Japan megabanks’ bad loans edge up to highest in six years

Billion-dollar exposures to Russia contributed to the negative outlook.

The asset quality of Japanese megabanks is expected to worsen as their bad loans rose to their highest level in six years, warned S&P Global Market Intelligence.

New challenges posed by rising oil and energy prices, a weakening yen, and supply-chain disruptions following global sanctions against Russia, could possibly push the non-performing loans (NPL) ratios of the three megabanks–Mitsubishi UFJ Financial Group (MUFG), Sumitomo Mitsui Financial Group, and Mizuho Financial Group–further upwards, said Takahide Kiuchi

"There are no elements that would make them optimistic [about their businesses]," said Toyoki Sameshima, a senior analyst at SBI Securities.

"The effects from higher import prices, combined with the aftermath of the pandemic and higher interest rates, will emerge more clearly later," Kiuchi said.

Growing inflationary pressure and higher interest rates are amongst some elements causing downside risks to the creditworthiness of borrowers, according to S&P Japan Credit Analyst Chizuru Tateno.

In press conferences, the three banks have separately stated that they are prepared to increase buffers against loan losses amidst uncertain prospects for the economy. 

The banking groups reported year-over-year increases in their NPL ratios for the fiscal year ended 31 March. MUFG’s ratio for the period climbed to 1.33% from 1.27%, whilst Sumitomo Mitsui Financial's rose to 1.27% from 1.44%. Mizuho Financial's NPL ratio increased to 1.33% from 1.01%.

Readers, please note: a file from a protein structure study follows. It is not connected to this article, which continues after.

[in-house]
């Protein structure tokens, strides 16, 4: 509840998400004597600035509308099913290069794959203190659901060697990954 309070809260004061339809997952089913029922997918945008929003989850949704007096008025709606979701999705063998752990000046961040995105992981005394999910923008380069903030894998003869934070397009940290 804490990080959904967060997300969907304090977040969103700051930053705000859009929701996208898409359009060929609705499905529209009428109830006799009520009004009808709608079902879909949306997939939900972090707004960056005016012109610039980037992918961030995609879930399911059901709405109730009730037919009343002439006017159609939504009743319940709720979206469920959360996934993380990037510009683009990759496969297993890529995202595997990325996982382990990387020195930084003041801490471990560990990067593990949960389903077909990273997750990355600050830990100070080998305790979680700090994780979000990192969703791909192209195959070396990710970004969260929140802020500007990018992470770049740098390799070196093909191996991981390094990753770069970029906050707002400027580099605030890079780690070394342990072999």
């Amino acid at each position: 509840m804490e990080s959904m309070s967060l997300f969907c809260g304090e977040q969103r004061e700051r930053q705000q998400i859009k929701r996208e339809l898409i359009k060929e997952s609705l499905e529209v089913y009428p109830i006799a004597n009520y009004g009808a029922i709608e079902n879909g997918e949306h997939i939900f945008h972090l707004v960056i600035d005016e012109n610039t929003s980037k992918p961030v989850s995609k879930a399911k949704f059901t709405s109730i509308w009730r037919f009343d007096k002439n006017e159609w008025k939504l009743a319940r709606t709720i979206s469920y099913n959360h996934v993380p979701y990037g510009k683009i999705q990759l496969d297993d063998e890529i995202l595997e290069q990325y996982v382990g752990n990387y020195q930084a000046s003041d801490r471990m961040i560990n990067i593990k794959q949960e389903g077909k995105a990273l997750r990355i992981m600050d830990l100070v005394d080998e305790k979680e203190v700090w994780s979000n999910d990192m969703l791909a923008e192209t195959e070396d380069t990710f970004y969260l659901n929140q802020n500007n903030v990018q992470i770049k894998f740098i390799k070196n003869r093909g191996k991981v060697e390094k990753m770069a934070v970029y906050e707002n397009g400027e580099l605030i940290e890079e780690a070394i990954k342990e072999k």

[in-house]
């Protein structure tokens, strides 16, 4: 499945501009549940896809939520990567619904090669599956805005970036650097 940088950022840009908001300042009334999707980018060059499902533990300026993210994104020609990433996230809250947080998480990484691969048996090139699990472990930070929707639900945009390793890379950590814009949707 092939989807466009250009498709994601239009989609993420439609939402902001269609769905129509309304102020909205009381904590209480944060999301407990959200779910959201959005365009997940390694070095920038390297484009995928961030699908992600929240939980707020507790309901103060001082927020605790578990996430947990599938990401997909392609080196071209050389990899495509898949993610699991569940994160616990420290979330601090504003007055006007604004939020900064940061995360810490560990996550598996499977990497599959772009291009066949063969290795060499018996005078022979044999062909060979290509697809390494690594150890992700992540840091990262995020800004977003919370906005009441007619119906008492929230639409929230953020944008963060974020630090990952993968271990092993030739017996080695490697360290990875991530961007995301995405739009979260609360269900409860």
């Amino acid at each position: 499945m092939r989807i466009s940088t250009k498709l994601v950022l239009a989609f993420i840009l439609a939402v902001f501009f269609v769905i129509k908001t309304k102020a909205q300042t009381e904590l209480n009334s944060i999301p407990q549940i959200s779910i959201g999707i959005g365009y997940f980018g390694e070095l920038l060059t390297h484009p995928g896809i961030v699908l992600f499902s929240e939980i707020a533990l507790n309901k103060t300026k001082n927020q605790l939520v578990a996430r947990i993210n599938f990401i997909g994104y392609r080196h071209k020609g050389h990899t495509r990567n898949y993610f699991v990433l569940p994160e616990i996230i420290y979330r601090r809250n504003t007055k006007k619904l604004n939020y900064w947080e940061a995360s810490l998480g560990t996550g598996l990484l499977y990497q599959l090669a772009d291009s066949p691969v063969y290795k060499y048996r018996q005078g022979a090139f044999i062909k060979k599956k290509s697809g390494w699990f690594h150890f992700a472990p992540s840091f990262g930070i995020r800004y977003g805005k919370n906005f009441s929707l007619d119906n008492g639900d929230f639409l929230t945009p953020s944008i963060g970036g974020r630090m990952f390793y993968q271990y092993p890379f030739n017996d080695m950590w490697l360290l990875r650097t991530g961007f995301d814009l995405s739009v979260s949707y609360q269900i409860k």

All three recorded an increase in bad loans: Mitsubishi UFJ Financial's NPLs came to ¥1.47t, the highest level since 2017, and more than half of which was bound for domestic customers. Sumitomo Mitsui Financial's NPLs grew to ¥1.15t, its highest since 2015. And Mizuho Financial's NPLs grew to ¥1.12t, also the highest level since 2015.

Worsening loan quality came as Japan's economy shrinking 0.2% in the first quarter on accelerating inflation and a surge in cases of the omicron variant of COVID-19.

Japanese megabanks’ exposure to Russia also contributed partly to the rise in NPLs. Sumitomo Mitsui Financial’s outstanding loans to Russia stood at $2.92b as of March 31, half of which were from local companies.

"We cut our [Russian] deals drastically but we can't be optimistic [about our Russian operations] because they remain fluid," Sumitomo Mitsui CEO Jun Ohta reportedly said during an earnings press conference.

Mitsubishi UFJ Financial and Mizuho Financial exposure to Russia for the period came to about $2.39b (¥310b) and $2.92b, respectively.

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